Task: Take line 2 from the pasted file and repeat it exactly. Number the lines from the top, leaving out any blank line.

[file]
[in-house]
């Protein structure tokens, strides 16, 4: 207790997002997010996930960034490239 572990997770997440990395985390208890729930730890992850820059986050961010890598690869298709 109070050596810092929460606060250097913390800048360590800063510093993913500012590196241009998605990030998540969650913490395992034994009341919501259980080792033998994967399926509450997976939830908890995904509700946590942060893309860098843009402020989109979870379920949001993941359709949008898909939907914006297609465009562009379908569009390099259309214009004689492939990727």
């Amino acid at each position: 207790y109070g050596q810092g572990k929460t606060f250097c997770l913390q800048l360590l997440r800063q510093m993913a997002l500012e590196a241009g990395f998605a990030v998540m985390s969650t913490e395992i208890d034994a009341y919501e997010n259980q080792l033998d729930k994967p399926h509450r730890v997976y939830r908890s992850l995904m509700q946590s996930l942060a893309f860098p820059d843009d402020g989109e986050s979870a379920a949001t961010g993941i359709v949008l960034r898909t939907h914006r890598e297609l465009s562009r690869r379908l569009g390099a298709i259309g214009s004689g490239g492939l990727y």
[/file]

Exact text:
């Protein structure tokens, strides 16, 4: 207790997002997010996930960034490239 572990997770997440990395985390208890729930730890992850820059986050961010890598690869298709 109070050596810092929460606060250097913390800048360590800063510093993913500012590196241009998605990030998540969650913490395992034994009341919501259980080792033998994967399926509450997976939830908890995904509700946590942060893309860098843009402020989109979870379920949001993941359709949008898909939907914006297609465009562009379908569009390099259309214009004689492939990727």